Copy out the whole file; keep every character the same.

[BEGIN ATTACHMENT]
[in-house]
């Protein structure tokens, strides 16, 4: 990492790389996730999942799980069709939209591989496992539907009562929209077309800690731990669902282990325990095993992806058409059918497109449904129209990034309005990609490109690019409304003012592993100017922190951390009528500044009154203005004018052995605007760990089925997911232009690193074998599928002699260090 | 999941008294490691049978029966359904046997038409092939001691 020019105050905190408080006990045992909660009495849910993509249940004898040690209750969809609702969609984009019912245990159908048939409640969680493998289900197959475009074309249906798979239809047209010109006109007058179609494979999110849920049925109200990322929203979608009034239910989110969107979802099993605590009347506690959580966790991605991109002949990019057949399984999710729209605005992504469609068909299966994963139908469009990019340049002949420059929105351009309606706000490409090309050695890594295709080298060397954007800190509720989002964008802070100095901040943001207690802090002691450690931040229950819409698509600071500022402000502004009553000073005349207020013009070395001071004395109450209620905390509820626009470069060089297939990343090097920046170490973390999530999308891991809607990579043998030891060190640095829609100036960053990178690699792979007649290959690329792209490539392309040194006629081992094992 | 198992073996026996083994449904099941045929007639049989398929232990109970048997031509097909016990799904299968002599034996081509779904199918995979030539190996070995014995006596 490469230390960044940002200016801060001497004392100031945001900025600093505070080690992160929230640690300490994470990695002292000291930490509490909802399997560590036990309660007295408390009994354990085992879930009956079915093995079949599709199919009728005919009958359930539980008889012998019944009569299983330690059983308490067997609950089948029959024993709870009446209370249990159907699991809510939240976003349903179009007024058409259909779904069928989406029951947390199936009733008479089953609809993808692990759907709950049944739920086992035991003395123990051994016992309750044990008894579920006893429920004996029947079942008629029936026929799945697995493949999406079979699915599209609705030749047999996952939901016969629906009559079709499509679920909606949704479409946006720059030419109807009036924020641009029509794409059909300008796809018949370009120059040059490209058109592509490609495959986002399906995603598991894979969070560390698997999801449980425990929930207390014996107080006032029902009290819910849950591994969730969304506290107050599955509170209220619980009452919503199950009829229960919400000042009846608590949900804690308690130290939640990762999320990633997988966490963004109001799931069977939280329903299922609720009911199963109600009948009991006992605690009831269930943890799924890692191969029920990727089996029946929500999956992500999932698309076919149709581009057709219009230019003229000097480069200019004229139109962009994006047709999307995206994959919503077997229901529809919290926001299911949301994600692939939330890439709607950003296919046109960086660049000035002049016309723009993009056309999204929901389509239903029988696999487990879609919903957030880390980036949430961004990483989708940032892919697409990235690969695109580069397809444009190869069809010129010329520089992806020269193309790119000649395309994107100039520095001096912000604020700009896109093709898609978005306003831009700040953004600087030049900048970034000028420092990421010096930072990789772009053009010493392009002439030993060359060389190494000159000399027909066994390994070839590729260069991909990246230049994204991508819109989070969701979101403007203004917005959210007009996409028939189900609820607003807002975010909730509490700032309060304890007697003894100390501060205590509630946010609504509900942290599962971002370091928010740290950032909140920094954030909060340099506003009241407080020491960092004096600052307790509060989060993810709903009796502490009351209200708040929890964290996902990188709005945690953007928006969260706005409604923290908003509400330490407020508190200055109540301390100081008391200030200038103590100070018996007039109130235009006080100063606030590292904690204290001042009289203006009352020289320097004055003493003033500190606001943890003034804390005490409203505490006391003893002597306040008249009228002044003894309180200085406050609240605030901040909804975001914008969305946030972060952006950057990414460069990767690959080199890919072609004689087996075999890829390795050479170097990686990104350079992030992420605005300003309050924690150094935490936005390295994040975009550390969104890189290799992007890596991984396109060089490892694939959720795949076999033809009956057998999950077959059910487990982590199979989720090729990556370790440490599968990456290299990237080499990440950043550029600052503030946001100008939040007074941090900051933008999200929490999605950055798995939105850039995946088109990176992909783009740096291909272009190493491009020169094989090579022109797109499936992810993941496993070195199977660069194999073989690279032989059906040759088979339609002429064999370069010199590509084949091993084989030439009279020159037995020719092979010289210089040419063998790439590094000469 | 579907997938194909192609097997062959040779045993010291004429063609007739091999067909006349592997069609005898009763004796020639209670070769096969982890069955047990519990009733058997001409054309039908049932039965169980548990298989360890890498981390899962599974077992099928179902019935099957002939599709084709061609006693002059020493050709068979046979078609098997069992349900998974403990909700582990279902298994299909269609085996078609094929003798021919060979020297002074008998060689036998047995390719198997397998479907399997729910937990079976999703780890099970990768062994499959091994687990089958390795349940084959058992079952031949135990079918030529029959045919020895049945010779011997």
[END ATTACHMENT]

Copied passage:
[in-house]
């Protein structure tokens, strides 16, 4: 990492790389996730999942799980069709939209591989496992539907009562929209077309800690731990669902282990325990095993992806058409059918497109449904129209990034309005990609490109690019409304003012592993100017922190951390009528500044009154203005004018052995605007760990089925997911232009690193074998599928002699260090 | 999941008294490691049978029966359904046997038409092939001691 020019105050905190408080006990045992909660009495849910993509249940004898040690209750969809609702969609984009019912245990159908048939409640969680493998289900197959475009074309249906798979239809047209010109006109007058179609494979999110849920049925109200990322929203979608009034239910989110969107979802099993605590009347506690959580966790991605991109002949990019057949399984999710729209605005992504469609068909299966994963139908469009990019340049002949420059929105351009309606706000490409090309050695890594295709080298060397954007800190509720989002964008802070100095901040943001207690802090002691450690931040229950819409698509600071500022402000502004009553000073005349207020013009070395001071004395109450209620905390509820626009470069060089297939990343090097920046170490973390999530999308891991809607990579043998030891060190640095829609100036960053990178690699792979007649290959690329792209490539392309040194006629081992094992 | 198992073996026996083994449904099941045929007639049989398929232990109970048997031509097909016990799904299968002599034996081509779904199918995979030539190996070995014995006596 490469230390960044940002200016801060001497004392100031945001900025600093505070080690992160929230640690300490994470990695002292000291930490509490909802399997560590036990309660007295408390009994354990085992879930009956079915093995079949599709199919009728005919009958359930539980008889012998019944009569299983330690059983308490067997609950089948029959024993709870009446209370249990159907699991809510939240976003349903179009007024058409259909779904069928989406029951947390199936009733008479089953609809993808692990759907709950049944739920086992035991003395123990051994016992309750044990008894579920006893429920004996029947079942008629029936026929799945697995493949999406079979699915599209609705030749047999996952939901016969629906009559079709499509679920909606949704479409946006720059030419109807009036924020641009029509794409059909300008796809018949370009120059040059490209058109592509490609495959986002399906995603598991894979969070560390698997999801449980425990929930207390014996107080006032029902009290819910849950591994969730969304506290107050599955509170209220619980009452919503199950009829229960919400000042009846608590949900804690308690130290939640990762999320990633997988966490963004109001799931069977939280329903299922609720009911199963109600009948009991006992605690009831269930943890799924890692191969029920990727089996029946929500999956992500999932698309076919149709581009057709219009230019003229000097480069200019004229139109962009994006047709999307995206994959919503077997229901529809919290926001299911949301994600692939939330890439709607950003296919046109960086660049000035002049016309723009993009056309999204929901389509239903029988696999487990879609919903957030880390980036949430961004990483989708940032892919697409990235690969695109580069397809444009190869069809010129010329520089992806020269193309790119000649395309994107100039520095001096912000604020700009896109093709898609978005306003831009700040953004600087030049900048970034000028420092990421010096930072990789772009053009010493392009002439030993060359060389190494000159000399027909066994390994070839590729260069991909990246230049994204991508819109989070969701979101403007203004917005959210007009996409028939189900609820607003807002975010909730509490700032309060304890007697003894100390501060205590509630946010609504509900942290599962971002370091928010740290950032909140920094954030909060340099506003009241407080020491960092004096600052307790509060989060993810709903009796502490009351209200708040929890964290996902990188709005945690953007928006969260706005409604923290908003509400330490407020508190200055109540301390100081008391200030200038103590100070018996007039109130235009006080100063606030590292904690204290001042009289203006009352020289320097004055003493003033500190606001943890003034804390005490409203505490006391003893002597306040008249009228002044003894309180200085406050609240605030901040909804975001914008969305946030972060952006950057990414460069990767690959080199890919072609004689087996075999890829390795050479170097990686990104350079992030992420605005300003309050924690150094935490936005390295994040975009550390969104890189290799992007890596991984396109060089490892694939959720795949076999033809009956057998999950077959059910487990982590199979989720090729990556370790440490599968990456290299990237080499990440950043550029600052503030946001100008939040007074941090900051933008999200929490999605950055798995939105850039995946088109990176992909783009740096291909272009190493491009020169094989090579022109797109499936992810993941496993070195199977660069194999073989690279032989059906040759088979339609002429064999370069010199590509084949091993084989030439009279020159037995020719092979010289210089040419063998790439590094000469 | 579907997938194909192609097997062959040779045993010291004429063609007739091999067909006349592997069609005898009763004796020639209670070769096969982890069955047990519990009733058997001409054309039908049932039965169980548990298989360890890498981390899962599974077992099928179902019935099957002939599709084709061609006693002059020493050709068979046979078609098997069992349900998974403990909700582990279902298994299909269609085996078609094929003798021919060979020297002074008998060689036998047995390719198997397998479907399997729910937990079976999703780890099970990768062994499959091994687990089958390795349940084959058992079952031949135990079918030529029959045919020895049945010779011997």